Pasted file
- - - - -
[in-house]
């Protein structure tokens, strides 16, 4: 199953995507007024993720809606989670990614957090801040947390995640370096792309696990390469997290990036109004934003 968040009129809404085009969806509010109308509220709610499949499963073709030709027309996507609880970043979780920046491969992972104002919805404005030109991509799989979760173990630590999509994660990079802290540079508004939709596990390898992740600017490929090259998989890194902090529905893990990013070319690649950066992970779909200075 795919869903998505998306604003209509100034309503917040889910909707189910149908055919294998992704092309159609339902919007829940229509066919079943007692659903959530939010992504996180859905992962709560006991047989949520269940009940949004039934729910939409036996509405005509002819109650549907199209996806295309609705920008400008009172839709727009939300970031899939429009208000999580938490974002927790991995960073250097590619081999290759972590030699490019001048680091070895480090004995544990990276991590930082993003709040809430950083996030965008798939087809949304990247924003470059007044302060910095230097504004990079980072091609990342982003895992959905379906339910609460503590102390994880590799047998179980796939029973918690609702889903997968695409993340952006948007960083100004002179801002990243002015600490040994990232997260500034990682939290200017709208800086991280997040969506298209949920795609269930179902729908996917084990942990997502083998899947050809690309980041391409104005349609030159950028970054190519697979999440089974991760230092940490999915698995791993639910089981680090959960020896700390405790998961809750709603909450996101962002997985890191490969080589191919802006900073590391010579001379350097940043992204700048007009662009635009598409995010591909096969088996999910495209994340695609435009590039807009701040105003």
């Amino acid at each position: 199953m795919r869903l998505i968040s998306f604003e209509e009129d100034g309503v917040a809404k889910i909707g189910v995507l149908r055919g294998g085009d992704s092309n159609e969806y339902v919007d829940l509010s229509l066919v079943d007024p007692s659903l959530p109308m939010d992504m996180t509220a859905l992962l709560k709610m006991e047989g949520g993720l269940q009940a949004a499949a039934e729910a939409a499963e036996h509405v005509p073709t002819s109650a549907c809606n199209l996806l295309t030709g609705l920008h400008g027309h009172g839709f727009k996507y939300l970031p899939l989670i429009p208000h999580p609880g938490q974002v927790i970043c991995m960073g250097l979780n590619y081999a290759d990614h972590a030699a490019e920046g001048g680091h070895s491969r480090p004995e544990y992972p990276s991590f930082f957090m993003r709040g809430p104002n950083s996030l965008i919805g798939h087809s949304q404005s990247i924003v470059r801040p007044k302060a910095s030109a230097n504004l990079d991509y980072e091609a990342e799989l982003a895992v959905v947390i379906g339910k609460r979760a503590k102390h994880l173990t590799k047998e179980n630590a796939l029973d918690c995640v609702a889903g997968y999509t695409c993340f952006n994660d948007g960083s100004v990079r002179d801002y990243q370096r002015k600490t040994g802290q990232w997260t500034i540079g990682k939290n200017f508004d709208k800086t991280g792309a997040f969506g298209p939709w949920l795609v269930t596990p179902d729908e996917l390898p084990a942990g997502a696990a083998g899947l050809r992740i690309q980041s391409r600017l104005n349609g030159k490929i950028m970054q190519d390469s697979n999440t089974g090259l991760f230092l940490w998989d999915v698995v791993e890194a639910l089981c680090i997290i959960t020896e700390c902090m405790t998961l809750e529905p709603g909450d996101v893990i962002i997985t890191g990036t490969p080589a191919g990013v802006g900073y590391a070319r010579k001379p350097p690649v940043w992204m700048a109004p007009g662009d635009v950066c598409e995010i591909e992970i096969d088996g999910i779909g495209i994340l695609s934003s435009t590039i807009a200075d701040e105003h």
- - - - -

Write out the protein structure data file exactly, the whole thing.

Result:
[in-house]
């Protein structure tokens, strides 16, 4: 199953995507007024993720809606989670990614957090801040947390995640370096792309696990390469997290990036109004934003 968040009129809404085009969806509010109308509220709610499949499963073709030709027309996507609880970043979780920046491969992972104002919805404005030109991509799989979760173990630590999509994660990079802290540079508004939709596990390898992740600017490929090259998989890194902090529905893990990013070319690649950066992970779909200075 795919869903998505998306604003209509100034309503917040889910909707189910149908055919294998992704092309159609339902919007829940229509066919079943007692659903959530939010992504996180859905992962709560006991047989949520269940009940949004039934729910939409036996509405005509002819109650549907199209996806295309609705920008400008009172839709727009939300970031899939429009208000999580938490974002927790991995960073250097590619081999290759972590030699490019001048680091070895480090004995544990990276991590930082993003709040809430950083996030965008798939087809949304990247924003470059007044302060910095230097504004990079980072091609990342982003895992959905379906339910609460503590102390994880590799047998179980796939029973918690609702889903997968695409993340952006948007960083100004002179801002990243002015600490040994990232997260500034990682939290200017709208800086991280997040969506298209949920795609269930179902729908996917084990942990997502083998899947050809690309980041391409104005349609030159950028970054190519697979999440089974991760230092940490999915698995791993639910089981680090959960020896700390405790998961809750709603909450996101962002997985890191490969080589191919802006900073590391010579001379350097940043992204700048007009662009635009598409995010591909096969088996999910495209994340695609435009590039807009701040105003």
């Amino acid at each position: 199953m795919r869903l998505i968040s998306f604003e209509e009129d100034g309503v917040a809404k889910i909707g189910v995507l149908r055919g294998g085009d992704s092309n159609e969806y339902v919007d829940l509010s229509l066919v079943d007024p007692s659903l959530p109308m939010d992504m996180t509220a859905l992962l709560k709610m006991e047989g949520g993720l269940q009940a949004a499949a039934e729910a939409a499963e036996h509405v005509p073709t002819s109650a549907c809606n199209l996806l295309t030709g609705l920008h400008g027309h009172g839709f727009k996507y939300l970031p899939l989670i429009p208000h999580p609880g938490q974002v927790i970043c991995m960073g250097l979780n590619y081999a290759d990614h972590a030699a490019e920046g001048g680091h070895s491969r480090p004995e544990y992972p990276s991590f930082f957090m993003r709040g809430p104002n950083s996030l965008i919805g798939h087809s949304q404005s990247i924003v470059r801040p007044k302060a910095s030109a230097n504004l990079d991509y980072e091609a990342e799989l982003a895992v959905v947390i379906g339910k609460r979760a503590k102390h994880l173990t590799k047998e179980n630590a796939l029973d918690c995640v609702a889903g997968y999509t695409c993340f952006n994660d948007g960083s100004v990079r002179d801002y990243q370096r002015k600490t040994g802290q990232w997260t500034i540079g990682k939290n200017f508004d709208k800086t991280g792309a997040f969506g298209p939709w949920l795609v269930t596990p179902d729908e996917l390898p084990a942990g997502a696990a083998g899947l050809r992740i690309q980041s391409r600017l104005n349609g030159k490929i950028m970054q190519d390469s697979n999440t089974g090259l991760f230092l940490w998989d999915v698995v791993e890194a639910l089981c680090i997290i959960t020896e700390c902090m405790t998961l809750e529905p709603g909450d996101v893990i962002i997985t890191g990036t490969p080589a191919g990013v802006g900073y590391a070319r010579k001379p350097p690649v940043w992204m700048a109004p007009g662009d635009v950066c598409e995010i591909e992970i096969d088996g999910i779909g495209i994340l695609s934003s435009t590039i807009a200075d701040e105003h």